What happens if parents disagree over child Covid-19 vaccination?
What happens if parents disagree over whether their child should receive the Covid-19 vaccination if it becomes available?
Those aged 25 and over are now being offered a Covid-19 vaccination in England. With the rollout of the vaccine in full swing, many are wondering if it will be made available to children once all adults are covered.
Germany has recently decided to give children aged 12 and over the Pfizer vaccine sparking rumours that England will follow suit later this year.
As the vaccination is not mandatory, it requires consent. If a child is under the age of 16, a person with parental responsibility is required to consent to the treatment for them. But what happens if the parents of a child disagree on whether the child should be vaccinated?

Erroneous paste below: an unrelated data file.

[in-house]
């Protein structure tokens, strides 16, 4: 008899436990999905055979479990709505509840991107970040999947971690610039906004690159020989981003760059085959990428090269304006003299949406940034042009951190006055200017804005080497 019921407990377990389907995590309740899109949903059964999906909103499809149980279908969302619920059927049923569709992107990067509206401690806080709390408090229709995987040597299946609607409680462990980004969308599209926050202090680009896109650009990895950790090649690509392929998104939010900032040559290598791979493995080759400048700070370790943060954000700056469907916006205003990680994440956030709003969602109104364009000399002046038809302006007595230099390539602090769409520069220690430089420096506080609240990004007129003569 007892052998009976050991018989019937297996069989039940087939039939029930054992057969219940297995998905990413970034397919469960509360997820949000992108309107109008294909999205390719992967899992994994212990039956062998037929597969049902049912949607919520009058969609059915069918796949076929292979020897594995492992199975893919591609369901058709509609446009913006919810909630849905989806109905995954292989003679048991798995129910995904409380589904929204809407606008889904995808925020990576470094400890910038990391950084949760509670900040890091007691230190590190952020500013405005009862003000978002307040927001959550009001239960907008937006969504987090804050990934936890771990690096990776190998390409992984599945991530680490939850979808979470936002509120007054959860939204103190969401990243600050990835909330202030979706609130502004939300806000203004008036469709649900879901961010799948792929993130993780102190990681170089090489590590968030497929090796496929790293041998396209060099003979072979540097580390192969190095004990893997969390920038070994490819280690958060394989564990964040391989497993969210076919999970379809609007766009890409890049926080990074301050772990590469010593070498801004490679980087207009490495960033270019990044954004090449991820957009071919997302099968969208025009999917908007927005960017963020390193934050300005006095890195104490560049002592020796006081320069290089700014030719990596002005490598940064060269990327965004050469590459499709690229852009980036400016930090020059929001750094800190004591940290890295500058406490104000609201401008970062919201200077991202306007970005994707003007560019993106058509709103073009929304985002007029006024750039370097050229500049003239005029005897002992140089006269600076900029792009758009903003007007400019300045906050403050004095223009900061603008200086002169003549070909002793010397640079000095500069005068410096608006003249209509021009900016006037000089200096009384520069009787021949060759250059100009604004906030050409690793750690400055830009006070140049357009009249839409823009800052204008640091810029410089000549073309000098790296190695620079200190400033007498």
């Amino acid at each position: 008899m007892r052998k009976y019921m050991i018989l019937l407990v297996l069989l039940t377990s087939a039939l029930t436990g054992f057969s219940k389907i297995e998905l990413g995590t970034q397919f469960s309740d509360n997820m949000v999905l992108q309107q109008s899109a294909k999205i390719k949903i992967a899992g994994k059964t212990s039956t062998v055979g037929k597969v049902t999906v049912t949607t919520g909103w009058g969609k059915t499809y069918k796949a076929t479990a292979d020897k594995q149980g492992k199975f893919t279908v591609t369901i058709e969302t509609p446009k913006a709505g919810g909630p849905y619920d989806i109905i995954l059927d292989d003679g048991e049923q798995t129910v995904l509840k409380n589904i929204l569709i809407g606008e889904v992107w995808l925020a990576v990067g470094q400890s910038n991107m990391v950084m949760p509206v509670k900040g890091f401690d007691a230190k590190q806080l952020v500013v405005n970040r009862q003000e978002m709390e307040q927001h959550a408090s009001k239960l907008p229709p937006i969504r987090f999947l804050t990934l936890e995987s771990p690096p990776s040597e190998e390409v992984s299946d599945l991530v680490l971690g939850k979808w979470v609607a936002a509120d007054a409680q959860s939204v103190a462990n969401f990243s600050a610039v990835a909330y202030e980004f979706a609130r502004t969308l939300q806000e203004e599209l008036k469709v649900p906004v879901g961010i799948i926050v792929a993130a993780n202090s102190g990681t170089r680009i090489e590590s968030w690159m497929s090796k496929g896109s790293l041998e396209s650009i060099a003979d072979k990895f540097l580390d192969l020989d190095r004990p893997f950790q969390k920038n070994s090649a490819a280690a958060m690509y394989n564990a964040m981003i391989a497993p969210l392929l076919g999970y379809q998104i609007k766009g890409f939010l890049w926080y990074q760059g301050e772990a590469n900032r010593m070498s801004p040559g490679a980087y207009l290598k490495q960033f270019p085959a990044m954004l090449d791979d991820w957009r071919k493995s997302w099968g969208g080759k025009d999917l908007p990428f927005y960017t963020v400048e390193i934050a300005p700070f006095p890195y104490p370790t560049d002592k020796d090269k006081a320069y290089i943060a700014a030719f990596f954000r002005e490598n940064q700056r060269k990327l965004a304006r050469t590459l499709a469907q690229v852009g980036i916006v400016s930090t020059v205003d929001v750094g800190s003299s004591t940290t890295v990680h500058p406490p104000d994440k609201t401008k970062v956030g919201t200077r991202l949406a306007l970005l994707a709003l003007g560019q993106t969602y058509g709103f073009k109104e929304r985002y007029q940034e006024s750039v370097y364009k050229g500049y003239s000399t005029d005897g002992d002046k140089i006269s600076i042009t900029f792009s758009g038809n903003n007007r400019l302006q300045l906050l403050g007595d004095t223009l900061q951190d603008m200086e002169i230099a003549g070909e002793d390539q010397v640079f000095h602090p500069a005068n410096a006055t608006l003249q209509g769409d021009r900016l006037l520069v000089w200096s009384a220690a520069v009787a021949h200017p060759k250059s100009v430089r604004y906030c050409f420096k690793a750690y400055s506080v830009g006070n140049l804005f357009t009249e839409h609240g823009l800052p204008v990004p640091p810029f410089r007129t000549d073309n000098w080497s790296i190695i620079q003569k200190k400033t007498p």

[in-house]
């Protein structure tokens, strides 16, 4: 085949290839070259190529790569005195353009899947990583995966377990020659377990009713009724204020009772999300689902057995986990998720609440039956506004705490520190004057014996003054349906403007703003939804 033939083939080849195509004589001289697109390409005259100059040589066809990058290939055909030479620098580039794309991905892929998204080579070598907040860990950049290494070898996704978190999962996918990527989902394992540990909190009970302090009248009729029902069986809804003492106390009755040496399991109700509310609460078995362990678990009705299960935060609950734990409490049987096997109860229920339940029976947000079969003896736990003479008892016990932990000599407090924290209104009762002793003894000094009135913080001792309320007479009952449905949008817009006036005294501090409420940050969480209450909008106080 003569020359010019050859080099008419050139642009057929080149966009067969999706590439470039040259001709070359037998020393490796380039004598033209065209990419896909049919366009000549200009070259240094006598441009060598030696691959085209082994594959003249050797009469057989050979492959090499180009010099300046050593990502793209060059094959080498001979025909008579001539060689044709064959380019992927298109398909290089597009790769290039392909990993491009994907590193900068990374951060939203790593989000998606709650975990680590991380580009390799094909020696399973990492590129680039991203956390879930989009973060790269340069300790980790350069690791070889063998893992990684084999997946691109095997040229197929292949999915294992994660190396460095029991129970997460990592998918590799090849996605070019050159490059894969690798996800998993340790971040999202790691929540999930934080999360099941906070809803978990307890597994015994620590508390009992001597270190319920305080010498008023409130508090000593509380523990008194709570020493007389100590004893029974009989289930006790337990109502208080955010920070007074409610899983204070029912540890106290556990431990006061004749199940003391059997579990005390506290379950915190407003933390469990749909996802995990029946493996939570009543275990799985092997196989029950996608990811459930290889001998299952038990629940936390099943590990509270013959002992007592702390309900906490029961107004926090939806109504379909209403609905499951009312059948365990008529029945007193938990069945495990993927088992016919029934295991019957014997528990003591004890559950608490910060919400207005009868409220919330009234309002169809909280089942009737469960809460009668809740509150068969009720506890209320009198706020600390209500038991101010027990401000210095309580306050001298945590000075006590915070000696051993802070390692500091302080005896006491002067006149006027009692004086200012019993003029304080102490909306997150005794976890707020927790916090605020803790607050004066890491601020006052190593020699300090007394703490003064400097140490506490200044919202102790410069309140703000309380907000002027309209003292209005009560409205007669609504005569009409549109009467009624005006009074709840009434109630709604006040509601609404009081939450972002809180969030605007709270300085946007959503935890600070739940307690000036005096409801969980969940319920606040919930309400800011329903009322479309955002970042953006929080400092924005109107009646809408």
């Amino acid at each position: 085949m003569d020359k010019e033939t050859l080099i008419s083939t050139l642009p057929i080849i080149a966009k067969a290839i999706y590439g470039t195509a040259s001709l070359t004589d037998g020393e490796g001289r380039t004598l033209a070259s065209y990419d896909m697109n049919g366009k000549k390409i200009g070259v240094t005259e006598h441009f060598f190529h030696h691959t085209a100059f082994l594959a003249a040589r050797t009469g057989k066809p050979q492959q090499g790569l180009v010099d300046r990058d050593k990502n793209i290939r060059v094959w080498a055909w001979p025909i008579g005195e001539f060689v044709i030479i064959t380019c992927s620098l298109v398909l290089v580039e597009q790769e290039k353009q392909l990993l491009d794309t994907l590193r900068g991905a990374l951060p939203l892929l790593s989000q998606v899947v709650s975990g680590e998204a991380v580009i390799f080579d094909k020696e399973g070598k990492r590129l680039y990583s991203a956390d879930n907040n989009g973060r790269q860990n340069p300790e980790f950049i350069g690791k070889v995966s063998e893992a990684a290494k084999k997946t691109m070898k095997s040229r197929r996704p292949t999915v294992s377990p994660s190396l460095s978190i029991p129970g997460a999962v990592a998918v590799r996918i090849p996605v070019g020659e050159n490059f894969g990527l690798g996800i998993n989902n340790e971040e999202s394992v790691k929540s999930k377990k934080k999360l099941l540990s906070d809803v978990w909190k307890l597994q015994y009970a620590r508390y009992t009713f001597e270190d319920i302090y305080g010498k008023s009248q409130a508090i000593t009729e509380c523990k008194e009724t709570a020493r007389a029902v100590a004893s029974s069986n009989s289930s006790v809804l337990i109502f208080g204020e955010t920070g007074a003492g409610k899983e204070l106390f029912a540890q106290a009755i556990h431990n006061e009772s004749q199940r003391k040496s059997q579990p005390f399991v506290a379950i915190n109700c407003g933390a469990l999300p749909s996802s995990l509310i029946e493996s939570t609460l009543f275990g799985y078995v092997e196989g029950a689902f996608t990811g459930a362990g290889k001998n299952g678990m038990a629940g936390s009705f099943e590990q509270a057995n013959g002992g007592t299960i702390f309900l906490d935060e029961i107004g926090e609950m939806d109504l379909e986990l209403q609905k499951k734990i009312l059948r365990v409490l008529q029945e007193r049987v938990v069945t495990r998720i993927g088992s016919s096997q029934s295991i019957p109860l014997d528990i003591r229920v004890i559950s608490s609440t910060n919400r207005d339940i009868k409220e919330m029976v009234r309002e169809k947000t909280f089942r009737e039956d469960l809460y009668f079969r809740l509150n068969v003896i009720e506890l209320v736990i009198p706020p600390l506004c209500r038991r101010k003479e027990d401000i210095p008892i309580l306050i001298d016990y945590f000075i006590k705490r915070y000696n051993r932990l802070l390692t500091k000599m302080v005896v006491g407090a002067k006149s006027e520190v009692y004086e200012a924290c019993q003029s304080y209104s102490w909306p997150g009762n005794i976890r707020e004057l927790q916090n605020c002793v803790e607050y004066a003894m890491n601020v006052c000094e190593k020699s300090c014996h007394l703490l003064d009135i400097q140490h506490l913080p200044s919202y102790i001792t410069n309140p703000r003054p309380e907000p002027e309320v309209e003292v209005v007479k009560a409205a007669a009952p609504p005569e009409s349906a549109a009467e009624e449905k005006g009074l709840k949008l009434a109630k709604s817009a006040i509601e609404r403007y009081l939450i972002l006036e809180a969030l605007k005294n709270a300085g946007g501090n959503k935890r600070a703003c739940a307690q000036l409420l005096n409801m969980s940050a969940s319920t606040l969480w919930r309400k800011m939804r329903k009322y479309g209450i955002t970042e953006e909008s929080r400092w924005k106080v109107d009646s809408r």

When parents disagree about whether a child should have a vaccination or not, an application for a Specific Issue Order for the Court needs to be made to decide. The courts have made it clear that neither parents have precedence over the other.
The court will primarily consider the welfare of the child and the decision will be based on the best interests of the child. We have seen that in most cases, the courts have found vaccinations to be in the best interest of the child. They have made it clear that it would be unlikely to decide that immunisation with vaccines that are recommended by Public Health England are not in the best interests of a child.
Of course, there are some exceptions such as a development in research suggesting that there is a significant concern for the safety of the vaccine or an individual reason why the vaccine should not be administered to the specific child.
If you would like to speak to a member of the Spire Childcare team about vaccinations, Specific Issue Orders or if you would like to discuss any points in this article, please contact us on 01603 677077.